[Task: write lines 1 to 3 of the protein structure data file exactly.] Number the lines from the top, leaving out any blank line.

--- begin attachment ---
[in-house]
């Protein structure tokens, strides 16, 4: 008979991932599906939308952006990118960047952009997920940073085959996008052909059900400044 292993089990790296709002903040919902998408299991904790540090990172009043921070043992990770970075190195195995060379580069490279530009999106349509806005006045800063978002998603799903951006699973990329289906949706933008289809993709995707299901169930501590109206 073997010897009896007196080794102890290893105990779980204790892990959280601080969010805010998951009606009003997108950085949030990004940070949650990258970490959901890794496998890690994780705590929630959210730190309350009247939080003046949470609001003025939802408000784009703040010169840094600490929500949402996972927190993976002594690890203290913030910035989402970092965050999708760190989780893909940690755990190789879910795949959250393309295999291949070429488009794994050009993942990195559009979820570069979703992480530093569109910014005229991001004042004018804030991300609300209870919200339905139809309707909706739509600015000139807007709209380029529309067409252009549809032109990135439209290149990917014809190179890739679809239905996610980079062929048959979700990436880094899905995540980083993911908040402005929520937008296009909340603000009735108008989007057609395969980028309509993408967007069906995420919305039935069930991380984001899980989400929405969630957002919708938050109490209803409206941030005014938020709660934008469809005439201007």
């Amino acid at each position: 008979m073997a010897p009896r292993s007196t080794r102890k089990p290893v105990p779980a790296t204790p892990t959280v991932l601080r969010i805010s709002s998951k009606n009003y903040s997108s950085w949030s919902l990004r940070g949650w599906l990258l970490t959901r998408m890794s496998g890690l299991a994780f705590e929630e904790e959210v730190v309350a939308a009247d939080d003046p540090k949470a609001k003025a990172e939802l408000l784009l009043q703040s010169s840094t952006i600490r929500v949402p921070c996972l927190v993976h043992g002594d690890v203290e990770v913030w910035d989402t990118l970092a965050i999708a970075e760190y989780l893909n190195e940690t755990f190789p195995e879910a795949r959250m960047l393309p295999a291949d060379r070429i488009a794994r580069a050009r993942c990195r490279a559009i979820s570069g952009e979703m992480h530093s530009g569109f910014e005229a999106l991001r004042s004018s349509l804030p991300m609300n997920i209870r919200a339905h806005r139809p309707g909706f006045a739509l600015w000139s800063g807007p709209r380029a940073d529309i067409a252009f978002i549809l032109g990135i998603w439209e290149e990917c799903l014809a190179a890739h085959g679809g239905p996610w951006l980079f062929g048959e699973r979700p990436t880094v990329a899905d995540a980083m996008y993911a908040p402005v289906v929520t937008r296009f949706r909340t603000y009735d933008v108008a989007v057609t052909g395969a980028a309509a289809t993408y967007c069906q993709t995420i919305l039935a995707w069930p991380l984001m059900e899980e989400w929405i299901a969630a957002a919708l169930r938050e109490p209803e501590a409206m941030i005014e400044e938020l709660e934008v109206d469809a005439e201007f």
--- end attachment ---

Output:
[in-house]
């Protein structure tokens, strides 16, 4: 008979991932599906939308952006990118960047952009997920940073085959996008052909059900400044 292993089990790296709002903040919902998408299991904790540090990172009043921070043992990770970075190195195995060379580069490279530009999106349509806005006045800063978002998603799903951006699973990329289906949706933008289809993709995707299901169930501590109206 073997010897009896007196080794102890290893105990779980204790892990959280601080969010805010998951009606009003997108950085949030990004940070949650990258970490959901890794496998890690994780705590929630959210730190309350009247939080003046949470609001003025939802408000784009703040010169840094600490929500949402996972927190993976002594690890203290913030910035989402970092965050999708760190989780893909940690755990190789879910795949959250393309295999291949070429488009794994050009993942990195559009979820570069979703992480530093569109910014005229991001004042004018804030991300609300209870919200339905139809309707909706739509600015000139807007709209380029529309067409252009549809032109990135439209290149990917014809190179890739679809239905996610980079062929048959979700990436880094899905995540980083993911908040402005929520937008296009909340603000009735108008989007057609395969980028309509993408967007069906995420919305039935069930991380984001899980989400929405969630957002919708938050109490209803409206941030005014938020709660934008469809005439201007």
């Amino acid at each position: 008979m073997a010897p009896r292993s007196t080794r102890k089990p290893v105990p779980a790296t204790p892990t959280v991932l601080r969010i805010s709002s998951k009606n009003y903040s997108s950085w949030s919902l990004r940070g949650w599906l990258l970490t959901r998408m890794s496998g890690l299991a994780f705590e929630e904790e959210v730190v309350a939308a009247d939080d003046p540090k949470a609001k003025a990172e939802l408000l784009l009043q703040s010169s840094t952006i600490r929500v949402p921070c996972l927190v993976h043992g002594d690890v203290e990770v913030w910035d989402t990118l970092a965050i999708a970075e760190y989780l893909n190195e940690t755990f190789p195995e879910a795949r959250m960047l393309p295999a291949d060379r070429i488009a794994r580069a050009r993942c990195r490279a559009i979820s570069g952009e979703m992480h530093s530009g569109f910014e005229a999106l991001r004042s004018s349509l804030p991300m609300n997920i209870r919200a339905h806005r139809p309707g909706f006045a739509l600015w000139s800063g807007p709209r380029a940073d529309i067409a252009f978002i549809l032109g990135i998603w439209e290149e990917c799903l014809a190179a890739h085959g679809g239905p996610w951006l980079f062929g048959e699973r979700p990436t880094v990329a899905d995540a980083m996008y993911a908040p402005v289906v929520t937008r296009f949706r909340t603000y009735d933008v108008a989007v057609t052909g395969a980028a309509a289809t993408y967007c069906q993709t995420i919305l039935a995707w069930p991380l984001m059900e899980e989400w929405i299901a969630a957002a919708l169930r938050e109490p209803e501590a409206m941030i005014e400044e938020l709660e934008v109206d469809a005439e201007f």